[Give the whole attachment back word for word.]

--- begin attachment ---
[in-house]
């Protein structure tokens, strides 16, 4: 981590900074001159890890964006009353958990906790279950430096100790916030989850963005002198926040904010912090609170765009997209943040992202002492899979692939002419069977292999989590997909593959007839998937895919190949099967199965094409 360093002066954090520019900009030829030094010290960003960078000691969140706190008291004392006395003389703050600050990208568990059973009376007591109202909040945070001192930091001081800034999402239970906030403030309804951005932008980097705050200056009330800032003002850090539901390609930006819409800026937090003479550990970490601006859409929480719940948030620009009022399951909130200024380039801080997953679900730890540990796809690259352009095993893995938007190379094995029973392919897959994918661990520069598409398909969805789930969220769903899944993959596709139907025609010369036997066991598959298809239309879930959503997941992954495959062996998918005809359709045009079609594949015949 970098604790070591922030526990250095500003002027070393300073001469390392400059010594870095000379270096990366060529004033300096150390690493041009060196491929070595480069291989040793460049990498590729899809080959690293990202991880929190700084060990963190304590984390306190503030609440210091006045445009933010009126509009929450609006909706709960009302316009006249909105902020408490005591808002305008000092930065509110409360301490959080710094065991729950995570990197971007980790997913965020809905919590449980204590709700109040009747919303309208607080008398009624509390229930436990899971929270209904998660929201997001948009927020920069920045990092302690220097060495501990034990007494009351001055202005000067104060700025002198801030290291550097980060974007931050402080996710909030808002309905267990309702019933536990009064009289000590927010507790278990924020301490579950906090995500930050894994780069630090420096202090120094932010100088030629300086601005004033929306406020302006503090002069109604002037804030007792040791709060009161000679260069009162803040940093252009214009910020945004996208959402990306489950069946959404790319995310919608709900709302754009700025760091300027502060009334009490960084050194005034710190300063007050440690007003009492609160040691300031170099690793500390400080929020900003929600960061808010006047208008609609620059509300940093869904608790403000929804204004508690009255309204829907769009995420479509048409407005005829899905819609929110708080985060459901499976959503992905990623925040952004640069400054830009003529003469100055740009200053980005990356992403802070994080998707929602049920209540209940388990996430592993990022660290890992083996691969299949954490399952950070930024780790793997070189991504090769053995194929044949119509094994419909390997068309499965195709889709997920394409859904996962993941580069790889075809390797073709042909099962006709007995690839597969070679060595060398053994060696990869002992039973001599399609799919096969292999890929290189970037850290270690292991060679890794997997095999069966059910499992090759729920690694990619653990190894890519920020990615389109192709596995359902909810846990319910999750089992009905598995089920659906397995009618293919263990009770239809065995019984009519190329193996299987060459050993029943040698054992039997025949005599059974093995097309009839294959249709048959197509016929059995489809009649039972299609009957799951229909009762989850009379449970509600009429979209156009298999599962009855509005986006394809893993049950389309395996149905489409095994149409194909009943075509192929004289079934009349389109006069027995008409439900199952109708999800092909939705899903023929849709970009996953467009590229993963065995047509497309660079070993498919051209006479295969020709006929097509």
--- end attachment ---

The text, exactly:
[in-house]
């Protein structure tokens, strides 16, 4: 981590900074001159890890964006009353958990906790279950430096100790916030989850963005002198926040904010912090609170765009997209943040992202002492899979692939002419069977292999989590997909593959007839998937895919190949099967199965094409 360093002066954090520019900009030829030094010290960003960078000691969140706190008291004392006395003389703050600050990208568990059973009376007591109202909040945070001192930091001081800034999402239970906030403030309804951005932008980097705050200056009330800032003002850090539901390609930006819409800026937090003479550990970490601006859409929480719940948030620009009022399951909130200024380039801080997953679900730890540990796809690259352009095993893995938007190379094995029973392919897959994918661990520069598409398909969805789930969220769903899944993959596709139907025609010369036997066991598959298809239309879930959503997941992954495959062996998918005809359709045009079609594949015949 970098604790070591922030526990250095500003002027070393300073001469390392400059010594870095000379270096990366060529004033300096150390690493041009060196491929070595480069291989040793460049990498590729899809080959690293990202991880929190700084060990963190304590984390306190503030609440210091006045445009933010009126509009929450609006909706709960009302316009006249909105902020408490005591808002305008000092930065509110409360301490959080710094065991729950995570990197971007980790997913965020809905919590449980204590709700109040009747919303309208607080008398009624509390229930436990899971929270209904998660929201997001948009927020920069920045990092302690220097060495501990034990007494009351001055202005000067104060700025002198801030290291550097980060974007931050402080996710909030808002309905267990309702019933536990009064009289000590927010507790278990924020301490579950906090995500930050894994780069630090420096202090120094932010100088030629300086601005004033929306406020302006503090002069109604002037804030007792040791709060009161000679260069009162803040940093252009214009910020945004996208959402990306489950069946959404790319995310919608709900709302754009700025760091300027502060009334009490960084050194005034710190300063007050440690007003009492609160040691300031170099690793500390400080929020900003929600960061808010006047208008609609620059509300940093869904608790403000929804204004508690009255309204829907769009995420479509048409407005005829899905819609929110708080985060459901499976959503992905990623925040952004640069400054830009003529003469100055740009200053980005990356992403802070994080998707929602049920209540209940388990996430592993990022660290890992083996691969299949954490399952950070930024780790793997070189991504090769053995194929044949119509094994419909390997068309499965195709889709997920394409859904996962993941580069790889075809390797073709042909099962006709007995690839597969070679060595060398053994060696990869002992039973001599399609799919096969292999890929290189970037850290270690292991060679890794997997095999069966059910499992090759729920690694990619653990190894890519920020990615389109192709596995359902909810846990319910999750089992009905598995089920659906397995009618293919263990009770239809065995019984009519190329193996299987060459050993029943040698054992039997025949005599059974093995097309009839294959249709048959197509016929059995489809009649039972299609009957799951229909009762989850009379449970509600009429979209156009298999599962009855509005986006394809893993049950389309395996149905489409095994149409194909009943075509192929004289079934009349389109006069027995008409439900199952109708999800092909939705899903023929849709970009996953467009590229993963065995047509497309660079070993498919051209006479295969020709006929097509």